But there is an asterisk to the Great Lakes’ importance in this election: Arizona.
The math as it stands now is pretty simple. Biden gets to 278 electoral votes if he wins the states Hillary Clinton won in 2016 (232 electoral votes — he’s ahead in all of these states) and Michigan (16 electoral votes), Pennsylvania (20 electoral votes) and Wisconsin (10 electoral votes). Biden holds an edge of greater than 5 points in each of these Great Lake states.
Even if Trump were to lose Nebraska’s second congressional district (worth 1 electoral vote and where Trump is down 7 points in the polling average) in a scenario where he won at least one of the aforementioned Great Lake battleground states, the worst he could do is tie. Trump would get at least 269 electoral votes, assuming he also took Florida and North Carolina.
Now throw Arizona into the mix. It has a very important 11 electoral votes. If Biden won those 11 electoral votes and Nebraska’s 2nd congressional district, the math changes entirely.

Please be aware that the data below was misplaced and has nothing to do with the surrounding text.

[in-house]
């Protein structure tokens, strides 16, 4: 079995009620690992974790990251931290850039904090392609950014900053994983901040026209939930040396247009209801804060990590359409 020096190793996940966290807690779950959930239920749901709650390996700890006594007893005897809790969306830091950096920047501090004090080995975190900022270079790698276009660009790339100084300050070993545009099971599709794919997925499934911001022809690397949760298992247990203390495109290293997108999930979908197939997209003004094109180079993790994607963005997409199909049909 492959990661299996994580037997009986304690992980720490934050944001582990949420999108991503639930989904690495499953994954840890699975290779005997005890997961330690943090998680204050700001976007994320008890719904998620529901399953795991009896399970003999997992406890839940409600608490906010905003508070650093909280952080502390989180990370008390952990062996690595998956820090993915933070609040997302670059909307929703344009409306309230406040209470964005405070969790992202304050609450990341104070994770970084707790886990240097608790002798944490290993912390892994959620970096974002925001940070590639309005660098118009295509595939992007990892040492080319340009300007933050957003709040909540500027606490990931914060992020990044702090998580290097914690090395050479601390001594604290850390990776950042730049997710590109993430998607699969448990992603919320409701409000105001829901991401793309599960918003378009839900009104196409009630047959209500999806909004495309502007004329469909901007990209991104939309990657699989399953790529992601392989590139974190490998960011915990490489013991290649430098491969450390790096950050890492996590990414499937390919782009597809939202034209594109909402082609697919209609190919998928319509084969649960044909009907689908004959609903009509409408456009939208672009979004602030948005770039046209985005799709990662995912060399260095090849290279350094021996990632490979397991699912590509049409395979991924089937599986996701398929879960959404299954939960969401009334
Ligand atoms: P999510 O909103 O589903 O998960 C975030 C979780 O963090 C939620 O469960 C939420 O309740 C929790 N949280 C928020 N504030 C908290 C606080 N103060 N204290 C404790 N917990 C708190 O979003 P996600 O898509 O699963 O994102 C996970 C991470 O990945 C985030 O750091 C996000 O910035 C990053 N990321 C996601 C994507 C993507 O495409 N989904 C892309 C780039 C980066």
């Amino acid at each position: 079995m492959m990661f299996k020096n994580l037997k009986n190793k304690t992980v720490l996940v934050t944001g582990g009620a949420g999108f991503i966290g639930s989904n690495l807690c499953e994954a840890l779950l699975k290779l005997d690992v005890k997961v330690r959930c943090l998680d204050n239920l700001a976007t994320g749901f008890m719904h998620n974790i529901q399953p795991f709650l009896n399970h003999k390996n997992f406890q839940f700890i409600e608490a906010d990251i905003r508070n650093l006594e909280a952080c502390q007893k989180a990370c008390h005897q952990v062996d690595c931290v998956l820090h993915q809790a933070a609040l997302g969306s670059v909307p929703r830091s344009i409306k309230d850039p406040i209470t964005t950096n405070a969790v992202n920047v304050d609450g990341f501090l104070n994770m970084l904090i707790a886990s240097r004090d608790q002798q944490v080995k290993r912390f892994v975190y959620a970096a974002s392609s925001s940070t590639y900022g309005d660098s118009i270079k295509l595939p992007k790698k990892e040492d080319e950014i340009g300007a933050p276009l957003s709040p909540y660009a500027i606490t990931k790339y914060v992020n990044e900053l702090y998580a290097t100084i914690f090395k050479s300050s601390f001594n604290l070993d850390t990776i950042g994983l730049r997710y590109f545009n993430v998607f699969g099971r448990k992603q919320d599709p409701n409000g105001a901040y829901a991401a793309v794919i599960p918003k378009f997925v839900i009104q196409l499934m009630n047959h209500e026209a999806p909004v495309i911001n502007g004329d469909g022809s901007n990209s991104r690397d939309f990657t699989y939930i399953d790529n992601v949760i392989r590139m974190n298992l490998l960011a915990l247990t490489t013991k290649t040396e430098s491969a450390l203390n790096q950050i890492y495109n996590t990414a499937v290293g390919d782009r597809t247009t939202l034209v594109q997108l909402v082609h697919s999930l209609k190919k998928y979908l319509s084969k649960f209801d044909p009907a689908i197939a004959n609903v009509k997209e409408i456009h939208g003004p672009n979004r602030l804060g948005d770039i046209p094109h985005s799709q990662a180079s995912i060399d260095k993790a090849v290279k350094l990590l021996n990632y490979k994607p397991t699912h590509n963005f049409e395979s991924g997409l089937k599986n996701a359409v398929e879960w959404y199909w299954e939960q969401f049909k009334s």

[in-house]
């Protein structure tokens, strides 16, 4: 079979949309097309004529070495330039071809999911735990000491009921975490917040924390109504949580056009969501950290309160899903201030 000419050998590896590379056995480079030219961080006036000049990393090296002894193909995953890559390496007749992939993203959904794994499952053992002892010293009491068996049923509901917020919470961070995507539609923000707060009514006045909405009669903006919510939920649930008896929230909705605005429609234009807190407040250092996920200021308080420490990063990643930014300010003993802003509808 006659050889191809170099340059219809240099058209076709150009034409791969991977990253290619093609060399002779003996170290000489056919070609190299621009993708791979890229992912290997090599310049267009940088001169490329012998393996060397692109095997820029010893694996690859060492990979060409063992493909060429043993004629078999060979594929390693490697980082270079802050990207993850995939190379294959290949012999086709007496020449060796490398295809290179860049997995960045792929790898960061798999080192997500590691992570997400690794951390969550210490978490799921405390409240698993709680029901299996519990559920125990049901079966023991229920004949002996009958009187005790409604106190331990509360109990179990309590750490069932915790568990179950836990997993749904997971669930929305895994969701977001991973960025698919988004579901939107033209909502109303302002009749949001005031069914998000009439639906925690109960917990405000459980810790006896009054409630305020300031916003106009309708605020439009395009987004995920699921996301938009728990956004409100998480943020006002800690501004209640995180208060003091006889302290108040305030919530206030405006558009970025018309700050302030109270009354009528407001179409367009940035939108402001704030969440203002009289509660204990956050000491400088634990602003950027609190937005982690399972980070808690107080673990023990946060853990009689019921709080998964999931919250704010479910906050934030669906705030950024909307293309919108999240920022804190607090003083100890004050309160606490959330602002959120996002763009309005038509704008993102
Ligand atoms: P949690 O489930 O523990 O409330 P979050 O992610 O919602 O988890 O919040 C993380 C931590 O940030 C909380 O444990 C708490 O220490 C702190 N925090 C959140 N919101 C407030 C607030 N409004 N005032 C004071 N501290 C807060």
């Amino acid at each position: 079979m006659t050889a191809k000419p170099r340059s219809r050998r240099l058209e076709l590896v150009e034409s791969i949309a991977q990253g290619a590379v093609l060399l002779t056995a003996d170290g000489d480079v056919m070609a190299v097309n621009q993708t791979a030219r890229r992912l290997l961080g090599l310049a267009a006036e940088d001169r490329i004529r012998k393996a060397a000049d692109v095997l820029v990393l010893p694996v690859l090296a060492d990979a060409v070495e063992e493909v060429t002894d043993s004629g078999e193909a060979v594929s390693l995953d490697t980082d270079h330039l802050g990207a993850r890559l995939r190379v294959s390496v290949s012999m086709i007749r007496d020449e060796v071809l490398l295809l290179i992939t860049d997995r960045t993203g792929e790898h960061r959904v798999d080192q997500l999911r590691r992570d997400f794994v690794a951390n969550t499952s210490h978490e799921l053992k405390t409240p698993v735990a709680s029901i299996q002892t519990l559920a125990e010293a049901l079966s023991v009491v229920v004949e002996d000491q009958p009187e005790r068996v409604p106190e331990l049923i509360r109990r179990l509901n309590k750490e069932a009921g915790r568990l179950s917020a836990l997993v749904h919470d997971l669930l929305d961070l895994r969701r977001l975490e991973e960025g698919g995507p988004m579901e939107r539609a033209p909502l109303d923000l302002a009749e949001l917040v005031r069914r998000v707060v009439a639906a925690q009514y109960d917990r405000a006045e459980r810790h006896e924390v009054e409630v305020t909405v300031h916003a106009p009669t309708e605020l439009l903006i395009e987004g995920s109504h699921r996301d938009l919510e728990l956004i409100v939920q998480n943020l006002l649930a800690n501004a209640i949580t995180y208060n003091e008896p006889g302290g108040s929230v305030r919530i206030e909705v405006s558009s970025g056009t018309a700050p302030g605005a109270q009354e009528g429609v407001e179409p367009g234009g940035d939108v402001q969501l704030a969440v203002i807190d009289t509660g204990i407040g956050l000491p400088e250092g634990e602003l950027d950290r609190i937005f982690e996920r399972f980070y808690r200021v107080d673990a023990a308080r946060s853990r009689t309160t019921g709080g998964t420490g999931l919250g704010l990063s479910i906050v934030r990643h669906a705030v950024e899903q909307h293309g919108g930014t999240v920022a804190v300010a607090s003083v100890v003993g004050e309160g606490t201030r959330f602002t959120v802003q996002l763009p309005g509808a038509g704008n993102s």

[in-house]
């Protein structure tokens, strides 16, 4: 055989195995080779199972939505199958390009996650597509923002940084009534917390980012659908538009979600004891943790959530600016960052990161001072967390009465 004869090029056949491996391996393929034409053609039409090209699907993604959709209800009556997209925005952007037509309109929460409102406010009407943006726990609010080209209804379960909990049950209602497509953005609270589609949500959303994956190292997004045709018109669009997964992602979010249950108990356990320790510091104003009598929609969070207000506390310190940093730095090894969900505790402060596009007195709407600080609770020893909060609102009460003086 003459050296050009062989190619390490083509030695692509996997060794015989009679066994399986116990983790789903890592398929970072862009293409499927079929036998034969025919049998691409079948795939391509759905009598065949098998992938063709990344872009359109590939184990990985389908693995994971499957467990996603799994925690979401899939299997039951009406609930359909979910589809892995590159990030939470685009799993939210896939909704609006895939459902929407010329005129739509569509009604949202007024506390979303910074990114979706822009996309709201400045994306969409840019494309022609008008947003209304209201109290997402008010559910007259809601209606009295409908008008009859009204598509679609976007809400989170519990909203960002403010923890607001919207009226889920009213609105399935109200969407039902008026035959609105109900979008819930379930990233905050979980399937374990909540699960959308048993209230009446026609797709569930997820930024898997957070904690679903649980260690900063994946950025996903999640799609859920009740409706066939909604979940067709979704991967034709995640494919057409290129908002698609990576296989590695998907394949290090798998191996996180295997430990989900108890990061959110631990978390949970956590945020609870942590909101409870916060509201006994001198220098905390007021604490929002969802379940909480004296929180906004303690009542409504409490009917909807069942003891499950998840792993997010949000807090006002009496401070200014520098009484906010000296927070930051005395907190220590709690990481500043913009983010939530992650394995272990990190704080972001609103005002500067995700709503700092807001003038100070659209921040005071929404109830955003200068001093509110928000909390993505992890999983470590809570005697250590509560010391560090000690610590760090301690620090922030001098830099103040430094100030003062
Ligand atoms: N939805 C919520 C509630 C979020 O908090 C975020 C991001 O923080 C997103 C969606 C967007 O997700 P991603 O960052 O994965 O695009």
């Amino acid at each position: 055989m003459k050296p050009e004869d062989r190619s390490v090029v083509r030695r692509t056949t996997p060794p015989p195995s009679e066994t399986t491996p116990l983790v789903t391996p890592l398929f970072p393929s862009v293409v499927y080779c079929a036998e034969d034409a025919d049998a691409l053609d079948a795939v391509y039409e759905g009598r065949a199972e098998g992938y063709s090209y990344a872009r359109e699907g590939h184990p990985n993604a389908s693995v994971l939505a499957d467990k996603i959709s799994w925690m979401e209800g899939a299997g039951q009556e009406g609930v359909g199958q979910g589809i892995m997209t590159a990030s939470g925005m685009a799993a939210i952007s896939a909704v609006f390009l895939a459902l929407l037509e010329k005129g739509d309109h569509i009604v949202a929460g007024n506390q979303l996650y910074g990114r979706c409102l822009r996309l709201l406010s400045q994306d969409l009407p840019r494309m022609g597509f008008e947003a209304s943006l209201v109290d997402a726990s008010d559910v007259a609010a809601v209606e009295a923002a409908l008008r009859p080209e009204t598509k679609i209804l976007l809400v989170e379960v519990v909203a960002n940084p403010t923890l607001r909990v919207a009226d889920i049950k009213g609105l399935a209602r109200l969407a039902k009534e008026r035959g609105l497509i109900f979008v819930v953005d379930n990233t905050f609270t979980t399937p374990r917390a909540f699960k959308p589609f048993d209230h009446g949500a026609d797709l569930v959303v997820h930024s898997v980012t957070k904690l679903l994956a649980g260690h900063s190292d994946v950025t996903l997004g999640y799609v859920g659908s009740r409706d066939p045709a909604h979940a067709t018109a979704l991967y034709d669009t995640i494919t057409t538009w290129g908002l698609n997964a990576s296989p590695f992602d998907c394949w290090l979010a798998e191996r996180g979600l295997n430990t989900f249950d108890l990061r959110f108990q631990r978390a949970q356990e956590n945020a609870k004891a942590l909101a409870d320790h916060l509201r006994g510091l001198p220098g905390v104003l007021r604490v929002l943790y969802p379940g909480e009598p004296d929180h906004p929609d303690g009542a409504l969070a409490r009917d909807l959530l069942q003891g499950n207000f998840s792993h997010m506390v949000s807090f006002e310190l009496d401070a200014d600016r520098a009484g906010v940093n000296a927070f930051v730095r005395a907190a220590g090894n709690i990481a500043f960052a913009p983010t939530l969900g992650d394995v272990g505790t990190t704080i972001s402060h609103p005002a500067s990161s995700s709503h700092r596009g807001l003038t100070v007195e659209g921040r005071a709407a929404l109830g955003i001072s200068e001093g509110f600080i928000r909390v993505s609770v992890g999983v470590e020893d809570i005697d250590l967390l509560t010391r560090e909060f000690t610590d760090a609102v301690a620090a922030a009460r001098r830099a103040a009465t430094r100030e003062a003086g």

The worst Biden could do is win exactly 270 electoral votes in a scenario where he wins Arizona, the Clinton states, Nebraska’s 2nd congressional district and two of the key Great Lake battlegrounds we’ve been talking about.
There’s a very realistic shot Biden can take Arizona. He’s up by about 3 to 4 points in the polling aggregate. That’s larger than his lead in the often touted swing states of Florida and North Carolina.
I should note Arizona still seems to be to the right of Michigan, Pennsylvania and Wisconsin in the polls.
But there’s good reason to think that the polls in Arizona are less likely to underestimate Trump than in the Great Lakes. You may recall Trump overperformed his polling in the Great Lakes in 2016.
Because of the way polling misses generally occur, it’s quite possible Biden underperforms in the Great Lakes and still does well enough to win in Arizona.
And that means, Trump may very well need to win not just one of Michigan, Pennsylvania or Wisconsin to take this election. He may need to win two. That could prove to be a more difficult task for Trump and throws a wrench into a seemingly straightforward, even if daunting, plan for him.